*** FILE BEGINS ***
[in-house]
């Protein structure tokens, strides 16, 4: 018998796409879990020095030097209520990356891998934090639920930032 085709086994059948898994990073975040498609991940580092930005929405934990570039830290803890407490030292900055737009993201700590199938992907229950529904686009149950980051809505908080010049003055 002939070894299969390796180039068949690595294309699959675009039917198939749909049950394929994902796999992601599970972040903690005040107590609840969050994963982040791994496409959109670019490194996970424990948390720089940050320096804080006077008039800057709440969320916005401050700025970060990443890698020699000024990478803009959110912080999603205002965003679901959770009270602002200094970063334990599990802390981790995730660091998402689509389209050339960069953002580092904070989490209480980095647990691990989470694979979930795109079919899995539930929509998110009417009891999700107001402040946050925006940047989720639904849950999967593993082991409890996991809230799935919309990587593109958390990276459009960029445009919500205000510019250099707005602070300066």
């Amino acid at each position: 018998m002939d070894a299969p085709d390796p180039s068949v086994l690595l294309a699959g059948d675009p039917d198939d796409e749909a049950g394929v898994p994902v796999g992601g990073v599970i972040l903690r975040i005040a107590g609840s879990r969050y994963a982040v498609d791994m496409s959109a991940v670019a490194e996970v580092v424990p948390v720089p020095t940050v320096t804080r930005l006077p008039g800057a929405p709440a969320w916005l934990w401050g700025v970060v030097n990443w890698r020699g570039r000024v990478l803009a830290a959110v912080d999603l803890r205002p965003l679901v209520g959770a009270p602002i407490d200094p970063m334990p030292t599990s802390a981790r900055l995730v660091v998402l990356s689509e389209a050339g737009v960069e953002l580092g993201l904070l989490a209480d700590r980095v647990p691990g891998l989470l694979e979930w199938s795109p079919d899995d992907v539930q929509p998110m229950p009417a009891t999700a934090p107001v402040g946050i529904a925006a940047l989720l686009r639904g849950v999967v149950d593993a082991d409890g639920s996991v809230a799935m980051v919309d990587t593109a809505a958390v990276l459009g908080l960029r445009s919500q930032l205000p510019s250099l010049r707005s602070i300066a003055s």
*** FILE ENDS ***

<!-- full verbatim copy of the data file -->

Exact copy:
[in-house]
């Protein structure tokens, strides 16, 4: 018998796409879990020095030097209520990356891998934090639920930032 085709086994059948898994990073975040498609991940580092930005929405934990570039830290803890407490030292900055737009993201700590199938992907229950529904686009149950980051809505908080010049003055 002939070894299969390796180039068949690595294309699959675009039917198939749909049950394929994902796999992601599970972040903690005040107590609840969050994963982040791994496409959109670019490194996970424990948390720089940050320096804080006077008039800057709440969320916005401050700025970060990443890698020699000024990478803009959110912080999603205002965003679901959770009270602002200094970063334990599990802390981790995730660091998402689509389209050339960069953002580092904070989490209480980095647990691990989470694979979930795109079919899995539930929509998110009417009891999700107001402040946050925006940047989720639904849950999967593993082991409890996991809230799935919309990587593109958390990276459009960029445009919500205000510019250099707005602070300066």
């Amino acid at each position: 018998m002939d070894a299969p085709d390796p180039s068949v086994l690595l294309a699959g059948d675009p039917d198939d796409e749909a049950g394929v898994p994902v796999g992601g990073v599970i972040l903690r975040i005040a107590g609840s879990r969050y994963a982040v498609d791994m496409s959109a991940v670019a490194e996970v580092v424990p948390v720089p020095t940050v320096t804080r930005l006077p008039g800057a929405p709440a969320w916005l934990w401050g700025v970060v030097n990443w890698r020699g570039r000024v990478l803009a830290a959110v912080d999603l803890r205002p965003l679901v209520g959770a009270p602002i407490d200094p970063m334990p030292t599990s802390a981790r900055l995730v660091v998402l990356s689509e389209a050339g737009v960069e953002l580092g993201l904070l989490a209480d700590r980095v647990p691990g891998l989470l694979e979930w199938s795109p079919d899995d992907v539930q929509p998110m229950p009417a009891t999700a934090p107001v402040g946050i529904a925006a940047l989720l686009r639904g849950v999967v149950d593993a082991d409890g639920s996991v809230a799935m980051v919309d990587t593109a809505a958390v990276l459009g908080l960029r445009s919500q930032l205000p510019s250099l010049r707005s602070i300066a003055s």